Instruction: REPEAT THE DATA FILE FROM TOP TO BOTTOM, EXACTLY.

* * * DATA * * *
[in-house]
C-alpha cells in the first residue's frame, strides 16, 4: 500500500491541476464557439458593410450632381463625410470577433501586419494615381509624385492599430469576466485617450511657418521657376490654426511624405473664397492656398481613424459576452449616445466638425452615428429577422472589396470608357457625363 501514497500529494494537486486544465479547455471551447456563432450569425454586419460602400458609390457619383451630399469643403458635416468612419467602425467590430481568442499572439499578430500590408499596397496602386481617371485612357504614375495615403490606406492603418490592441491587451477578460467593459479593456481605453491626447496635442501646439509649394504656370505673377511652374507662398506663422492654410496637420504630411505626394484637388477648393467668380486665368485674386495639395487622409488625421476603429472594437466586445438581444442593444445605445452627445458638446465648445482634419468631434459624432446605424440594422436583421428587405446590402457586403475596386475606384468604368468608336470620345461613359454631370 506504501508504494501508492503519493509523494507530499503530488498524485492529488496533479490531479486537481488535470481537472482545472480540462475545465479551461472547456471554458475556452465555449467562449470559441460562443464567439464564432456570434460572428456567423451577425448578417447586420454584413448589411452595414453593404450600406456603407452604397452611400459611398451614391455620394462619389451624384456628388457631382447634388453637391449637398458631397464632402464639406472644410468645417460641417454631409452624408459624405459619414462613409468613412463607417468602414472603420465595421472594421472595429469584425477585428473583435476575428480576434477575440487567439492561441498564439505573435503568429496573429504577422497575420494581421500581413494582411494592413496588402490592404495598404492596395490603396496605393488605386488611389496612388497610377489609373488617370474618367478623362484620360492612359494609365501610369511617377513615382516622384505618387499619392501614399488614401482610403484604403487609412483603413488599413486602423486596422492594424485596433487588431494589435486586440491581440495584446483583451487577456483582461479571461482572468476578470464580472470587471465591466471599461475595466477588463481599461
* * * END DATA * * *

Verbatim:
[in-house]
C-alpha cells in the first residue's frame, strides 16, 4: 500500500491541476464557439458593410450632381463625410470577433501586419494615381509624385492599430469576466485617450511657418521657376490654426511624405473664397492656398481613424459576452449616445466638425452615428429577422472589396470608357457625363 501514497500529494494537486486544465479547455471551447456563432450569425454586419460602400458609390457619383451630399469643403458635416468612419467602425467590430481568442499572439499578430500590408499596397496602386481617371485612357504614375495615403490606406492603418490592441491587451477578460467593459479593456481605453491626447496635442501646439509649394504656370505673377511652374507662398506663422492654410496637420504630411505626394484637388477648393467668380486665368485674386495639395487622409488625421476603429472594437466586445438581444442593444445605445452627445458638446465648445482634419468631434459624432446605424440594422436583421428587405446590402457586403475596386475606384468604368468608336470620345461613359454631370 506504501508504494501508492503519493509523494507530499503530488498524485492529488496533479490531479486537481488535470481537472482545472480540462475545465479551461472547456471554458475556452465555449467562449470559441460562443464567439464564432456570434460572428456567423451577425448578417447586420454584413448589411452595414453593404450600406456603407452604397452611400459611398451614391455620394462619389451624384456628388457631382447634388453637391449637398458631397464632402464639406472644410468645417460641417454631409452624408459624405459619414462613409468613412463607417468602414472603420465595421472594421472595429469584425477585428473583435476575428480576434477575440487567439492561441498564439505573435503568429496573429504577422497575420494581421500581413494582411494592413496588402490592404495598404492596395490603396496605393488605386488611389496612388497610377489609373488617370474618367478623362484620360492612359494609365501610369511617377513615382516622384505618387499619392501614399488614401482610403484604403487609412483603413488599413486602423486596422492594424485596433487588431494589435486586440491581440495584446483583451487577456483582461479571461482572468476578470464580472470587471465591466471599461475595466477588463481599461